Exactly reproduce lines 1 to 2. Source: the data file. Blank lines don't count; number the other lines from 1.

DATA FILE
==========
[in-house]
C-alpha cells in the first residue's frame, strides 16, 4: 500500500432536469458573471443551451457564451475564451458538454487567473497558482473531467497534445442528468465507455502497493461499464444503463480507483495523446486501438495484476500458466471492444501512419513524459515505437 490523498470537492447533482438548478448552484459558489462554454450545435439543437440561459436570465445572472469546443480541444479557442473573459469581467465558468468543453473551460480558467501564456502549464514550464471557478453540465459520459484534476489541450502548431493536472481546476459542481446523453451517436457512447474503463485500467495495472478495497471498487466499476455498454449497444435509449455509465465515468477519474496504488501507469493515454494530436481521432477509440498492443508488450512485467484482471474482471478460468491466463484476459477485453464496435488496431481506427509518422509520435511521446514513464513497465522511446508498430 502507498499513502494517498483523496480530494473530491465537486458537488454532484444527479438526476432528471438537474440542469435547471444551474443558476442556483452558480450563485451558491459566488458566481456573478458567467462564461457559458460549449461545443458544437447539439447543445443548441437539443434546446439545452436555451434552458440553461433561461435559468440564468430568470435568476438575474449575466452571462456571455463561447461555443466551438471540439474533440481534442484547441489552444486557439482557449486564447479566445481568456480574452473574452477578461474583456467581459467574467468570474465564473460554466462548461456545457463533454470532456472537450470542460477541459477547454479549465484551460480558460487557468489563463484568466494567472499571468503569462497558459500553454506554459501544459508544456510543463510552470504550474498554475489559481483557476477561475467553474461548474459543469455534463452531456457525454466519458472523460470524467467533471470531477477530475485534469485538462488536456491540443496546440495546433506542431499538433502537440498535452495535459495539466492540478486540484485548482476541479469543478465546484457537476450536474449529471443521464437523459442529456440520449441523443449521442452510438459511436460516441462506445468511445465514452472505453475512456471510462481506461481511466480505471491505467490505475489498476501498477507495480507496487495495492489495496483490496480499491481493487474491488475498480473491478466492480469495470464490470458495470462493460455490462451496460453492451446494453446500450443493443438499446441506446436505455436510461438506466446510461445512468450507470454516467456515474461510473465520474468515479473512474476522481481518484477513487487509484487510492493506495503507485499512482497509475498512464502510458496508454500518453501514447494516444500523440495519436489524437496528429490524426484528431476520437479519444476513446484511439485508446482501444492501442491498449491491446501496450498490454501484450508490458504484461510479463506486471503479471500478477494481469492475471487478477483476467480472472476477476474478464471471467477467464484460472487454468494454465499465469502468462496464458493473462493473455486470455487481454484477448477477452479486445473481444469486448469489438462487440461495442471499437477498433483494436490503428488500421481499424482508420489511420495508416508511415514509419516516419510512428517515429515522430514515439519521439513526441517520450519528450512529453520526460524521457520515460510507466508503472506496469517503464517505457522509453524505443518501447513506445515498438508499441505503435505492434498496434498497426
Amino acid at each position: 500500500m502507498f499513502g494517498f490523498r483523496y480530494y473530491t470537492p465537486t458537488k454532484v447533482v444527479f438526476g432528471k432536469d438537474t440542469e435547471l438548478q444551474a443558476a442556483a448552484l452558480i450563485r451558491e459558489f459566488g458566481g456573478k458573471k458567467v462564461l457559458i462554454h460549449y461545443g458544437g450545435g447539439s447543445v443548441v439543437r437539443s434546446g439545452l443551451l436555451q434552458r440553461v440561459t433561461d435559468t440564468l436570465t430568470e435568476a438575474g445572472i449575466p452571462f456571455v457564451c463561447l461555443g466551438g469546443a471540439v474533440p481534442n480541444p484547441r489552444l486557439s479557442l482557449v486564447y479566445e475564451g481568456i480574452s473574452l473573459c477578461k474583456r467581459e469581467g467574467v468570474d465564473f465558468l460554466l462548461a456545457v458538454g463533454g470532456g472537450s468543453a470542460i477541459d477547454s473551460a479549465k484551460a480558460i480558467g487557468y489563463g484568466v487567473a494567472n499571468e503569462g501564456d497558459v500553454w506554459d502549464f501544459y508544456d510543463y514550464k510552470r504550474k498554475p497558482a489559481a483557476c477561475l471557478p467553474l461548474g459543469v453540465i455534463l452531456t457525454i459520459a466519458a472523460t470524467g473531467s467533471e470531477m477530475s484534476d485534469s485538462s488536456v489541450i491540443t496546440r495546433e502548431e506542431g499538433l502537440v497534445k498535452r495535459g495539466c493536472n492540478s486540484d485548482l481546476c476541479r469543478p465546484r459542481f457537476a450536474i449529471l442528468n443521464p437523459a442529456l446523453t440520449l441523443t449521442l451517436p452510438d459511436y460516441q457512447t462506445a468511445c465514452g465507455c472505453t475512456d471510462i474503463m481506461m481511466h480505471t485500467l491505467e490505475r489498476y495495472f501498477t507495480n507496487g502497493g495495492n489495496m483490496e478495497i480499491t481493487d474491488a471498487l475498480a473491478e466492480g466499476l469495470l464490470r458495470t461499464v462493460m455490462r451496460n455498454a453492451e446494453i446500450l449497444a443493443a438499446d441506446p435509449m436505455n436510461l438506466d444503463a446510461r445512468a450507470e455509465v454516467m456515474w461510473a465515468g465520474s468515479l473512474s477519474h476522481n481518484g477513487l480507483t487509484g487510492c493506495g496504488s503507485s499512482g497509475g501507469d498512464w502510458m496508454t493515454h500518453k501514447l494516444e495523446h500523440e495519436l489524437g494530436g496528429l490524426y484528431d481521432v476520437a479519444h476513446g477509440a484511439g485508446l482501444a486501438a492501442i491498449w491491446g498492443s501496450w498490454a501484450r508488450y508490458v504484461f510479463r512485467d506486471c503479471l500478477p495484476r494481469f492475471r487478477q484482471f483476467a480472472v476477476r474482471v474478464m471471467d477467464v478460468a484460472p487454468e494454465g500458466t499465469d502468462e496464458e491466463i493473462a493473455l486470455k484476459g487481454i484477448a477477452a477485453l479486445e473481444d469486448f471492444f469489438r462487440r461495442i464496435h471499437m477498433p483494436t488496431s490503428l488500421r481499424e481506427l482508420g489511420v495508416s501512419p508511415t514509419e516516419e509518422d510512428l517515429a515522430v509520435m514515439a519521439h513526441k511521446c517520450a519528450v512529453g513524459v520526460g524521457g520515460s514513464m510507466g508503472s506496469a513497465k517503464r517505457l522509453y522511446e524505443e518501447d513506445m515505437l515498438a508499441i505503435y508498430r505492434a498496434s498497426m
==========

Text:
[in-house]
C-alpha cells in the first residue's frame, strides 16, 4: 500500500432536469458573471443551451457564451475564451458538454487567473497558482473531467497534445442528468465507455502497493461499464444503463480507483495523446486501438495484476500458466471492444501512419513524459515505437 490523498470537492447533482438548478448552484459558489462554454450545435439543437440561459436570465445572472469546443480541444479557442473573459469581467465558468468543453473551460480558467501564456502549464514550464471557478453540465459520459484534476489541450502548431493536472481546476459542481446523453451517436457512447474503463485500467495495472478495497471498487466499476455498454449497444435509449455509465465515468477519474496504488501507469493515454494530436481521432477509440498492443508488450512485467484482471474482471478460468491466463484476459477485453464496435488496431481506427509518422509520435511521446514513464513497465522511446508498430 502507498499513502494517498483523496480530494473530491465537486458537488454532484444527479438526476432528471438537474440542469435547471444551474443558476442556483452558480450563485451558491459566488458566481456573478458567467462564461457559458460549449461545443458544437447539439447543445443548441437539443434546446439545452436555451434552458440553461433561461435559468440564468430568470435568476438575474449575466452571462456571455463561447461555443466551438471540439474533440481534442484547441489552444486557439482557449486564447479566445481568456480574452473574452477578461474583456467581459467574467468570474465564473460554466462548461456545457463533454470532456472537450470542460477541459477547454479549465484551460480558460487557468489563463484568466494567472499571468503569462497558459500553454506554459501544459508544456510543463510552470504550474498554475489559481483557476477561475467553474461548474459543469455534463452531456457525454466519458472523460470524467467533471470531477477530475485534469485538462488536456491540443496546440495546433506542431499538433502537440498535452495535459495539466492540478486540484485548482476541479469543478465546484457537476450536474449529471443521464437523459442529456440520449441523443449521442452510438459511436460516441462506445468511445465514452472505453475512456471510462481506461481511466480505471491505467490505475489498476501498477507495480507496487495495492489495496483490496480499491481493487474491488475498480473491478466492480469495470464490470458495470462493460455490462451496460453492451446494453446500450443493443438499446441506446436505455436510461438506466446510461445512468450507470454516467456515474461510473465520474468515479473512474476522481481518484477513487487509484487510492493506495503507485499512482497509475498512464502510458496508454500518453501514447494516444500523440495519436489524437496528429490524426484528431476520437479519444476513446484511439485508446482501444492501442491498449491491446501496450498490454501484450508490458504484461510479463506486471503479471500478477494481469492475471487478477483476467480472472476477476474478464471471467477467464484460472487454468494454465499465469502468462496464458493473462493473455486470455487481454484477448477477452479486445473481444469486448469489438462487440461495442471499437477498433483494436490503428488500421481499424482508420489511420495508416508511415514509419516516419510512428517515429515522430514515439519521439513526441517520450519528450512529453520526460524521457520515460510507466508503472506496469517503464517505457522509453524505443518501447513506445515498438508499441505503435505492434498496434498497426